There is anecdotal evidence that investment is fairly high up the list of concerns for employers, particularly the more paternalistic ones, says Paul Todd, head of investment policy at Nest (National Employment Savings Trust).
“Employers are doing things directly to their workforce through auto-enrolment and there is nervousness about making the wrong decision, bad outcomes or culpability in the future,” he says. “They want to do the right thing, but they are not sure what the right thing looks like yet.”
The Department for Work and Pensions has provided guidance on best practice for selecting a default fund but, says Todd, do employers know what their membership looks like?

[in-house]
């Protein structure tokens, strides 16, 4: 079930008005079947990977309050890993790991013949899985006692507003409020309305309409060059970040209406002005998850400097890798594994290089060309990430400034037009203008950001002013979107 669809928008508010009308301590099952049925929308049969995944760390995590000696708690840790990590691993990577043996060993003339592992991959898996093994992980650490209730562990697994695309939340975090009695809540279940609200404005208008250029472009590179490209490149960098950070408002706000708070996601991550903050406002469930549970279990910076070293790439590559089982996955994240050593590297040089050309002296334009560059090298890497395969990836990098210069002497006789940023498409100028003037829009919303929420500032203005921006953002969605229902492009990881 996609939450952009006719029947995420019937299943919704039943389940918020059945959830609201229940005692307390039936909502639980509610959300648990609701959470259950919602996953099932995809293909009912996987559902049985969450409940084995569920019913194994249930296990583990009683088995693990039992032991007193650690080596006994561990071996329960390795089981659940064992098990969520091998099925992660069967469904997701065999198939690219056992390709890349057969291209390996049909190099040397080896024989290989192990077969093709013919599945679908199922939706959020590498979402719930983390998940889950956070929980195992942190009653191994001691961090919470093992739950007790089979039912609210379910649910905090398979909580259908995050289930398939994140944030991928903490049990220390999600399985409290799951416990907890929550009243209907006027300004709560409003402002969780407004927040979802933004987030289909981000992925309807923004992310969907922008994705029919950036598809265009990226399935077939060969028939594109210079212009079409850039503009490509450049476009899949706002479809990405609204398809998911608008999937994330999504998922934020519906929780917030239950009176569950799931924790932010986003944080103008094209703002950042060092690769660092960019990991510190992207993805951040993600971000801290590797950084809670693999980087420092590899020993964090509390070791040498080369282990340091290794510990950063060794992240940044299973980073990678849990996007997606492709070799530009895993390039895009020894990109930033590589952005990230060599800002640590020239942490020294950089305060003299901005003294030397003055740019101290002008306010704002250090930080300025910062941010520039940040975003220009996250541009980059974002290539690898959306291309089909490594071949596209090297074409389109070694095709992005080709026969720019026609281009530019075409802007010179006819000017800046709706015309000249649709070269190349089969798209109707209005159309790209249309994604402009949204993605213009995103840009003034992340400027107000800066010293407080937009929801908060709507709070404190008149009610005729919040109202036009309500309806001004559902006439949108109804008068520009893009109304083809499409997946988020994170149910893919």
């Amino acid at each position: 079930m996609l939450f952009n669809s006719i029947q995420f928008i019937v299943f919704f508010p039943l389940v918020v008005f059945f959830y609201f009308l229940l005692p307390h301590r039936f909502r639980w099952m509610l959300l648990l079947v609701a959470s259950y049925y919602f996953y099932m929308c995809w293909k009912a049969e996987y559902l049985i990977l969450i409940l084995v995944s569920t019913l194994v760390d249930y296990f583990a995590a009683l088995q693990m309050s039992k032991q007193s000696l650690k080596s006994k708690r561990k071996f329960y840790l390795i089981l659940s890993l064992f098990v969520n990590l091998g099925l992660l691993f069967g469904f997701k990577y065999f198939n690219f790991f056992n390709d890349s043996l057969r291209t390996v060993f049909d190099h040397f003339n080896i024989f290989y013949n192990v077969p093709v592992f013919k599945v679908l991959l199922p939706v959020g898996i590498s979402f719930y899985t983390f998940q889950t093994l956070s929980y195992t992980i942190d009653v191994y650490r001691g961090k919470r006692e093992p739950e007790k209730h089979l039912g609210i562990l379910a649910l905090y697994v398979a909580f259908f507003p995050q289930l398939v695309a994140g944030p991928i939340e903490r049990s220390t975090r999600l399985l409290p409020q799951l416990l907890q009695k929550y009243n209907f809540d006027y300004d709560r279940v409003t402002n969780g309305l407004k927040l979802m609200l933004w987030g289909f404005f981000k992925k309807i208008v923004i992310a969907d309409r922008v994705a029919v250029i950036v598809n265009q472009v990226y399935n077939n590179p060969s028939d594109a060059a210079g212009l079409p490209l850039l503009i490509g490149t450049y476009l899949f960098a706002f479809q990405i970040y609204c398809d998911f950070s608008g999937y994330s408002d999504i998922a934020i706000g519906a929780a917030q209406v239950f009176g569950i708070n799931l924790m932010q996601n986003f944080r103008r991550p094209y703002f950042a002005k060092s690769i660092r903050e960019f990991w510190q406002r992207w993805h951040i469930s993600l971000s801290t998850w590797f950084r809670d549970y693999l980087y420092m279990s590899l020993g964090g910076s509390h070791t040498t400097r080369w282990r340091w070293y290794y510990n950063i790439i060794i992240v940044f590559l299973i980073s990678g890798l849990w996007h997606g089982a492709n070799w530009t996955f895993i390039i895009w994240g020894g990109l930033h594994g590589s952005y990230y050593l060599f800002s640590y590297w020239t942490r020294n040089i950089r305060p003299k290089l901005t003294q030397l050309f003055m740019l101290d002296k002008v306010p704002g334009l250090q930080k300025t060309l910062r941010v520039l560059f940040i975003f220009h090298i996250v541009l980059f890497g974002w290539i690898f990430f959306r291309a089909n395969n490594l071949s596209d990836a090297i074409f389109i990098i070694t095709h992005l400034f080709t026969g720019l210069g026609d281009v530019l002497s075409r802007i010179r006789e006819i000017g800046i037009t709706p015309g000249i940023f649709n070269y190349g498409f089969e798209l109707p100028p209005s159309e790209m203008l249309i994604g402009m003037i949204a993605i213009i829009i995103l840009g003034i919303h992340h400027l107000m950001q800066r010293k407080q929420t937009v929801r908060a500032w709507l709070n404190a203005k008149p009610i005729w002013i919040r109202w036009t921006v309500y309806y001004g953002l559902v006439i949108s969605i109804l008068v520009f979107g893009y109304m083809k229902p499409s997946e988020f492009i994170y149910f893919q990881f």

Employers have been changing their approach to default options because 90% of members fail to choose an investment strategy, and the defaults that are still in place in many schemes are considered unsuitable for an unengaged audience. They tend to be have high exposures to equities (shares) and so are subject to the peaks and troughs of the market. They also tend to be invested passively, replicating the market they are invested in rather than having just high-performing company shares. This reduces cost, but does nothing to protect member funds.
Employers and trustee boards have therefore been looking at ways to limit the level of risk to which their default investment structures expose members’ funds. For more on the different types of structure being used and the difference between active and passive management, see last month’s cover story.